Outlook for iOS Gets Voice-Control Features via 'Scheduler'
- By Kurt Mackie
- June 14, 2021
Microsoft recently described new voice capabilities for Outlook Mobile users on the iOS platform.
Outlook Mobile iOS users can schedule meetings via voice commands. The idea is to make it easier to schedule meetings on mobile devices with small keyboards. Meeting scheduling is facilitated via the Cortana personal digital assistant and information surfaced via the Microsoft Graph. The voice capability also lets users search for files via voice commands. Microsoft 365 users also now have access to Microsoft Dictation for iOS, which transcribes your speech.
These capabilities -- voice scheduling and dictation -- also will be coming to Android mobile devices, Microsoft indicated, although the timing wasn't described.
There is one catch for organizations wanting the voice scheduling capability. It requires using a new service called Scheduler, which costs $10 per user per month for Microsoft 365 E3/E5-type licensees.
Microsoft considers Cortana and Scheduler to be separate solutions, even though they work together:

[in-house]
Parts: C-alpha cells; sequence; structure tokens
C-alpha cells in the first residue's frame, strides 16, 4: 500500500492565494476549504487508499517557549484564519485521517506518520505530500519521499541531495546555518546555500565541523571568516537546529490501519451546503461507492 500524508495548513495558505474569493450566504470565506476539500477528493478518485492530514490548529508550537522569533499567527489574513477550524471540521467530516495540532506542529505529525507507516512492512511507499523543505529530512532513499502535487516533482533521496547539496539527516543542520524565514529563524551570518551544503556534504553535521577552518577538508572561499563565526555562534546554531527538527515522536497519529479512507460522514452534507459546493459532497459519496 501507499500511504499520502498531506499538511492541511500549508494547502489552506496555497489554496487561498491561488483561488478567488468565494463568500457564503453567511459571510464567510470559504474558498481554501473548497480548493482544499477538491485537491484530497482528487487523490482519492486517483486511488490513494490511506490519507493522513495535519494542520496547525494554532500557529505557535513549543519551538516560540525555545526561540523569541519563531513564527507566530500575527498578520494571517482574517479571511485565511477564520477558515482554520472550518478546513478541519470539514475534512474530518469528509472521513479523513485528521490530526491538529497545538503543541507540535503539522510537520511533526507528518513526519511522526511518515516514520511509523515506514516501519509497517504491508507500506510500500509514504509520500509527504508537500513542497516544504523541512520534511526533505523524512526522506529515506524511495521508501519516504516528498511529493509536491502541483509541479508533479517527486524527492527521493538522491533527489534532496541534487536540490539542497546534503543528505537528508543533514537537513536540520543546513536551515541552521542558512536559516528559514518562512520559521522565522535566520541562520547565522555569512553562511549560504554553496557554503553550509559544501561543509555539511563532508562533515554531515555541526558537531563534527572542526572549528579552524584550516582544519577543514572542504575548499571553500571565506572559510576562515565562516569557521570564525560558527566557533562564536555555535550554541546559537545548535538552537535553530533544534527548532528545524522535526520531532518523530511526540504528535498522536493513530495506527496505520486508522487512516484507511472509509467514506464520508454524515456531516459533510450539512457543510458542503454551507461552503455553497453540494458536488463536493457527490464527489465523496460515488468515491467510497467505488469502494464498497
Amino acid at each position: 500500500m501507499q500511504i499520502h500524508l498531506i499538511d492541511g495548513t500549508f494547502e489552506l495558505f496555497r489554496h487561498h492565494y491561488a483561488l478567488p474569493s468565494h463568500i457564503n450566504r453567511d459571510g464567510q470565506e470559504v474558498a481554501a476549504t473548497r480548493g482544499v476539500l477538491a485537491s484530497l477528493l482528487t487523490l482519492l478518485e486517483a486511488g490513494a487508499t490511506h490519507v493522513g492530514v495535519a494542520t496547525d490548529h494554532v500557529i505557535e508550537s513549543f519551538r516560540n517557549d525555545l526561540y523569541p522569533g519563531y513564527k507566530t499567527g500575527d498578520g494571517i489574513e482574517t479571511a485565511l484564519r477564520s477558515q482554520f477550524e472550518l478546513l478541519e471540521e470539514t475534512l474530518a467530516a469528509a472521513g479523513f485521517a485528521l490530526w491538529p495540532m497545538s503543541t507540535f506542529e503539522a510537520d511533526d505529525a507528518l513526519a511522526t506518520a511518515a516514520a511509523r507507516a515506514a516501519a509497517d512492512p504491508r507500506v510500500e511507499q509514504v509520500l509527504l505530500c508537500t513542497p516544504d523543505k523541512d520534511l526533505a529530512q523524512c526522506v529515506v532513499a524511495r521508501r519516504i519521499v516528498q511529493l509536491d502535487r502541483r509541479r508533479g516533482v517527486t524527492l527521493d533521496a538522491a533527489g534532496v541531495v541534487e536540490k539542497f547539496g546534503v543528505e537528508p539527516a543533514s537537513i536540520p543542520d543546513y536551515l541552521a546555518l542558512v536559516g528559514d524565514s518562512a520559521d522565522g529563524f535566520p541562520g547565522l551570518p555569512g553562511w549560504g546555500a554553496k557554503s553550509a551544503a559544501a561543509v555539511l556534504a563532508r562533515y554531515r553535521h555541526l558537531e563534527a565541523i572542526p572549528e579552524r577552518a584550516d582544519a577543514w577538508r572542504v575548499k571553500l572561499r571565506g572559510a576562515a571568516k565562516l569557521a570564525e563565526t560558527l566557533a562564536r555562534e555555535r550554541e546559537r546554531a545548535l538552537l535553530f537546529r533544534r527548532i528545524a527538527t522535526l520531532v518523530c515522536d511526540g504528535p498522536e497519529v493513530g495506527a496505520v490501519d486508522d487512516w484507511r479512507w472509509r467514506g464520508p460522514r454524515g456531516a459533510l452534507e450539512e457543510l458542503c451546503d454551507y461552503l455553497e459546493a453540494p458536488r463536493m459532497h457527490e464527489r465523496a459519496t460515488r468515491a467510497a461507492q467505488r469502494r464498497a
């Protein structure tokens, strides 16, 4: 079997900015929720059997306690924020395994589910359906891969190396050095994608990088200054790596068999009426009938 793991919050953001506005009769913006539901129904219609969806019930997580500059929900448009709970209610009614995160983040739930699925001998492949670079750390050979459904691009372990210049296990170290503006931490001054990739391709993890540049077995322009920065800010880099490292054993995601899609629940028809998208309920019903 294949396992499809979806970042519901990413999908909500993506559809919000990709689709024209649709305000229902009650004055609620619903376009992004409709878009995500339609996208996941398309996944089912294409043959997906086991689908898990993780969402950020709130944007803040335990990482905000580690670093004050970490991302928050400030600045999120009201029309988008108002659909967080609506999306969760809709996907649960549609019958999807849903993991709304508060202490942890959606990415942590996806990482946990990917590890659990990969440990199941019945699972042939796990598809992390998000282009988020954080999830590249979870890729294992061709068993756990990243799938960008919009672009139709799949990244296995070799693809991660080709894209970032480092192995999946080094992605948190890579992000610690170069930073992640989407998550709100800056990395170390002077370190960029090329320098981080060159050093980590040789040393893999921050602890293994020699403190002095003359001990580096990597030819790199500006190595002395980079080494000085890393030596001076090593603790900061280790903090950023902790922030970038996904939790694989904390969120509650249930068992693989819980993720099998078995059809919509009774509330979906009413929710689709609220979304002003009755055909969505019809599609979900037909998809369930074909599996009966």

Scheduler is a backend service that provides the scheduling intelligence, workflow, and can be enabled by the Microsoft 365 administrator. Cortana, the productivity assistant in Microsoft 365, acts through a custom mailbox* that is configured by the administrator.
IT pros will have to set up this custom mailbox using a PowerShell cmdlet.
Microsoft's Scheduler announcement also noted that human assistance by Microsoft is sometimes used to correctly steer Cortana's meeting scheduling. Here's what those humans can see:
If a request needs human assistance, they will have access to the email conversation from the point in which Cortana was added to the conversation, Microsoft Graph data, names, and emails of the people involved in the conversation but they will not have access to links nor attachments. Additionally, Scheduler will not process encrypted messages sent to the Cortana mailbox.
Public reactions found in the comments section of Microsoft's Scheduler announcement mostly had people decrying its $10 per user per month cost, which is half the cost of an Office 365 E3 subscription.
About the Author
Kurt Mackie is senior news producer for 1105 Media's Converge360 group.